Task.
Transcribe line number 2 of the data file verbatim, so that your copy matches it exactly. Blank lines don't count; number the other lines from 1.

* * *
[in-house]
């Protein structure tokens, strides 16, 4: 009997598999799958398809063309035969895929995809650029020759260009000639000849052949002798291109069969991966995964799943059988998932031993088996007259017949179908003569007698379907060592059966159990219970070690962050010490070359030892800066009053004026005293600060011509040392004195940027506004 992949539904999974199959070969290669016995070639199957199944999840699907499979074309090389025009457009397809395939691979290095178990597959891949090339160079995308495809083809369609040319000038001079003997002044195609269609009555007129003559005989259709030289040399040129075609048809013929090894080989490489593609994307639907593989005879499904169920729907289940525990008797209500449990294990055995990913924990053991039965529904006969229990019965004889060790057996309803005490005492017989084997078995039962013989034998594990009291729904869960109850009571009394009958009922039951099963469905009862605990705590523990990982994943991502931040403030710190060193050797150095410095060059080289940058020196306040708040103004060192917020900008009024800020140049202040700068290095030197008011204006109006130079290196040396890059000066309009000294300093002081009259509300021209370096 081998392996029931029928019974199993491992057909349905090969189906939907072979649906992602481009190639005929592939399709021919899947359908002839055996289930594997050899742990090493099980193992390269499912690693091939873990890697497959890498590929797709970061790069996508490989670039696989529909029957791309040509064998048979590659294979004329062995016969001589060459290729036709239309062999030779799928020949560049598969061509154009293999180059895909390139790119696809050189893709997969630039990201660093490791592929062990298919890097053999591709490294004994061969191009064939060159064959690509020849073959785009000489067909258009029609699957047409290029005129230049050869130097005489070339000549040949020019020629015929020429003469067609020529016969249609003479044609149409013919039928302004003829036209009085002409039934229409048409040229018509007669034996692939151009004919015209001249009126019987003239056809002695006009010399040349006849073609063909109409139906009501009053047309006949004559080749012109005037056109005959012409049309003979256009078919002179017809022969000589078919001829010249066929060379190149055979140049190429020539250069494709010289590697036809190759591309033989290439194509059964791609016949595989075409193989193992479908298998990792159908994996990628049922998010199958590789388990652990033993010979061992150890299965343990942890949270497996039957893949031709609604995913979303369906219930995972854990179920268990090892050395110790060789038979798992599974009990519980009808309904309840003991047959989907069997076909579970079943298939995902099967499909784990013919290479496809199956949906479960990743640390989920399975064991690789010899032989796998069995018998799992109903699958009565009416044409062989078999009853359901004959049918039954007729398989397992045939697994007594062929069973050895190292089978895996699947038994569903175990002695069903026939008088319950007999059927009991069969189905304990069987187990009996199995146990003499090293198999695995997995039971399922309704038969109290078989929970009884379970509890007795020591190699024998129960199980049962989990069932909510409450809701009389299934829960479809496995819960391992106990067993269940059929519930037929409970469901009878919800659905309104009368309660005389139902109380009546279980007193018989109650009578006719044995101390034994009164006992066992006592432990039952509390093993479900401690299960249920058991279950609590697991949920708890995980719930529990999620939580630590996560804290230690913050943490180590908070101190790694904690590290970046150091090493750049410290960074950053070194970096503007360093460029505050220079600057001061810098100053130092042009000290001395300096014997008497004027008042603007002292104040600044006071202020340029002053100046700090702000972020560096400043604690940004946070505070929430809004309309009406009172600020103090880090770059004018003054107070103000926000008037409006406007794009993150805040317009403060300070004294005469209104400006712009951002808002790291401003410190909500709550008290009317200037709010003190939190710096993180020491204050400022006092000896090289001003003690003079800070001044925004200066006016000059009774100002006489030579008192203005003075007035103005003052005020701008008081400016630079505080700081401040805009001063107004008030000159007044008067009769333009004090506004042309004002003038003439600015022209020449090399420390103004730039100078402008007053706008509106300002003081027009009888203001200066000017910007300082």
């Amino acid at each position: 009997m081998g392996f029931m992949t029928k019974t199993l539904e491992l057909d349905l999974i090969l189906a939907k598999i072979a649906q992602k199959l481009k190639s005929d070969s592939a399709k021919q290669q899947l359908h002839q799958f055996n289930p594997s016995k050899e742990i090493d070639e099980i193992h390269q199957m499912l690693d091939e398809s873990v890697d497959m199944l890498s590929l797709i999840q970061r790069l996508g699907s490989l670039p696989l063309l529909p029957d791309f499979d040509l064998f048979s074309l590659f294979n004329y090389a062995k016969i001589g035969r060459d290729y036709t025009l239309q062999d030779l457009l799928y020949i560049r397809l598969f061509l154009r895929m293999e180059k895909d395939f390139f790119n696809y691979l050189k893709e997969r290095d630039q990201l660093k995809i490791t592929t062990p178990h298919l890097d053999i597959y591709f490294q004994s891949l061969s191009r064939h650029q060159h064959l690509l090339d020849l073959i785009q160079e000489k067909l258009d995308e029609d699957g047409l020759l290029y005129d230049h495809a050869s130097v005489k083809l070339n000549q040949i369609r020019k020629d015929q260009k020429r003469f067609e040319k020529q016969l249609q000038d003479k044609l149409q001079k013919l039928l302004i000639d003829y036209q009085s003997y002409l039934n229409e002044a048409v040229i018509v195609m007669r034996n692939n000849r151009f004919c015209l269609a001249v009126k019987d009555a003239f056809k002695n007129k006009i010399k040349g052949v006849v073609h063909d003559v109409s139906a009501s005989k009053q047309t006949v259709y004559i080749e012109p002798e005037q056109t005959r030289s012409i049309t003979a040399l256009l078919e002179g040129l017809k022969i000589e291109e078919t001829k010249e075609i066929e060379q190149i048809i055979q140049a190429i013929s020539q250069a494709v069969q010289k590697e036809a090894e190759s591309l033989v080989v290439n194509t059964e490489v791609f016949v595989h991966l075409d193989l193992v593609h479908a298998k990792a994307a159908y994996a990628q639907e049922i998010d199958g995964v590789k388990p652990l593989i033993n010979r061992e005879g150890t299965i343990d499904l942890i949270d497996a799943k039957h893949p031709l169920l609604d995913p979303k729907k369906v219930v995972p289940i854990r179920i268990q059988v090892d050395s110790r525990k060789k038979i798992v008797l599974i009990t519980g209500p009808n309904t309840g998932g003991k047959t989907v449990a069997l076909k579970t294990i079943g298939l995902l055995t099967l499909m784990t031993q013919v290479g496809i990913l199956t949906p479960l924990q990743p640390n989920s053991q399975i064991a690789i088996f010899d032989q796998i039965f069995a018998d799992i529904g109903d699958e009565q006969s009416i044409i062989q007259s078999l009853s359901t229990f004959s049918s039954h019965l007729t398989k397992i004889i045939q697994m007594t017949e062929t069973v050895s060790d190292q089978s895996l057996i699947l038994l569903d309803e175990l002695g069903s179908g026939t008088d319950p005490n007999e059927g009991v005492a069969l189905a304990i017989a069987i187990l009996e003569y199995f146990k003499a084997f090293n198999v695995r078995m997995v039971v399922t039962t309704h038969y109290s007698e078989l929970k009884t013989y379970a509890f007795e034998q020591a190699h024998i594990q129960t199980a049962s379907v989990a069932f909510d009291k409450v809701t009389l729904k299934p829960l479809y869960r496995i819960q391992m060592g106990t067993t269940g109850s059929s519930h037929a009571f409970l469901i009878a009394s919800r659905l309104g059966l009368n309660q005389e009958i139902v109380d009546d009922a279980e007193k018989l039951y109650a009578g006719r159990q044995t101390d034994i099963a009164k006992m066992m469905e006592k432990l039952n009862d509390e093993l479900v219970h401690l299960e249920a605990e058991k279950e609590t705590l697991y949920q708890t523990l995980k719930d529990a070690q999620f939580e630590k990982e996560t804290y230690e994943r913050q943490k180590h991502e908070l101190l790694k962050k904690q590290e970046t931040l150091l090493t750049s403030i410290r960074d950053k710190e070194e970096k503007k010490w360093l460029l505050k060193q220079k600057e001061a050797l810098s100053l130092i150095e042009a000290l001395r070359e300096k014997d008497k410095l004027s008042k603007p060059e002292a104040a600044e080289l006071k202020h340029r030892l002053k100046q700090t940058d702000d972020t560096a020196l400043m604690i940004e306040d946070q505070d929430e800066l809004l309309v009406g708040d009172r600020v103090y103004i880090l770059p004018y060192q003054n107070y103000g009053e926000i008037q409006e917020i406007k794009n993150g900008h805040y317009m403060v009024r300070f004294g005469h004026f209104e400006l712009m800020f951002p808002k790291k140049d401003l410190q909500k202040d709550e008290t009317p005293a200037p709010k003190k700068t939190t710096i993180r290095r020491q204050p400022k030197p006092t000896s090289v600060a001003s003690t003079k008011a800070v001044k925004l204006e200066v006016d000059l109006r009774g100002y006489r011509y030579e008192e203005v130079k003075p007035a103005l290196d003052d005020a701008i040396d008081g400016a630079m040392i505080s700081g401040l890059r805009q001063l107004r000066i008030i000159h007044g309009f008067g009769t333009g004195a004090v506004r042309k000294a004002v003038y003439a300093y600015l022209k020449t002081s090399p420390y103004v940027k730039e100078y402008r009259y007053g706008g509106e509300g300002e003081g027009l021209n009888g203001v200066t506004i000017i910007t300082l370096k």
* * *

């Protein structure tokens, strides 16, 4: 009997598999799958398809063309035969895929995809650029020759260009000639000849052949002798291109069969991966995964799943059988998932031993088996007259017949179908003569007698379907060592059966159990219970070690962050010490070359030892800066009053004026005293600060011509040392004195940027506004 992949539904999974199959070969290669016995070639199957199944999840699907499979074309090389025009457009397809395939691979290095178990597959891949090339160079995308495809083809369609040319000038001079003997002044195609269609009555007129003559005989259709030289040399040129075609048809013929090894080989490489593609994307639907593989005879499904169920729907289940525990008797209500449990294990055995990913924990053991039965529904006969229990019965004889060790057996309803005490005492017989084997078995039962013989034998594990009291729904869960109850009571009394009958009922039951099963469905009862605990705590523990990982994943991502931040403030710190060193050797150095410095060059080289940058020196306040708040103004060192917020900008009024800020140049202040700068290095030197008011204006109006130079290196040396890059000066309009000294300093002081009259509300021209370096 081998392996029931029928019974199993491992057909349905090969189906939907072979649906992602481009190639005929592939399709021919899947359908002839055996289930594997050899742990090493099980193992390269499912690693091939873990890697497959890498590929797709970061790069996508490989670039696989529909029957791309040509064998048979590659294979004329062995016969001589060459290729036709239309062999030779799928020949560049598969061509154009293999180059895909390139790119696809050189893709997969630039990201660093490791592929062990298919890097053999591709490294004994061969191009064939060159064959690509020849073959785009000489067909258009029609699957047409290029005129230049050869130097005489070339000549040949020019020629015929020429003469067609020529016969249609003479044609149409013919039928302004003829036209009085002409039934229409048409040229018509007669034996692939151009004919015209001249009126019987003239056809002695006009010399040349006849073609063909109409139906009501009053047309006949004559080749012109005037056109005959012409049309003979256009078919002179017809022969000589078919001829010249066929060379190149055979140049190429020539250069494709010289590697036809190759591309033989290439194509059964791609016949595989075409193989193992479908298998990792159908994996990628049922998010199958590789388990652990033993010979061992150890299965343990942890949270497996039957893949031709609604995913979303369906219930995972854990179920268990090892050395110790060789038979798992599974009990519980009808309904309840003991047959989907069997076909579970079943298939995902099967499909784990013919290479496809199956949906479960990743640390989920399975064991690789010899032989796998069995018998799992109903699958009565009416044409062989078999009853359901004959049918039954007729398989397992045939697994007594062929069973050895190292089978895996699947038994569903175990002695069903026939008088319950007999059927009991069969189905304990069987187990009996199995146990003499090293198999695995997995039971399922309704038969109290078989929970009884379970509890007795020591190699024998129960199980049962989990069932909510409450809701009389299934829960479809496995819960391992106990067993269940059929519930037929409970469901009878919800659905309104009368309660005389139902109380009546279980007193018989109650009578006719044995101390034994009164006992066992006592432990039952509390093993479900401690299960249920058991279950609590697991949920708890995980719930529990999620939580630590996560804290230690913050943490180590908070101190790694904690590290970046150091090493750049410290960074950053070194970096503007360093460029505050220079600057001061810098100053130092042009000290001395300096014997008497004027008042603007002292104040600044006071202020340029002053100046700090702000972020560096400043604690940004946070505070929430809004309309009406009172600020103090880090770059004018003054107070103000926000008037409006406007794009993150805040317009403060300070004294005469209104400006712009951002808002790291401003410190909500709550008290009317200037709010003190939190710096993180020491204050400022006092000896090289001003003690003079800070001044925004200066006016000059009774100002006489030579008192203005003075007035103005003052005020701008008081400016630079505080700081401040805009001063107004008030000159007044008067009769333009004090506004042309004002003038003439600015022209020449090399420390103004730039100078402008007053706008509106300002003081027009009888203001200066000017910007300082």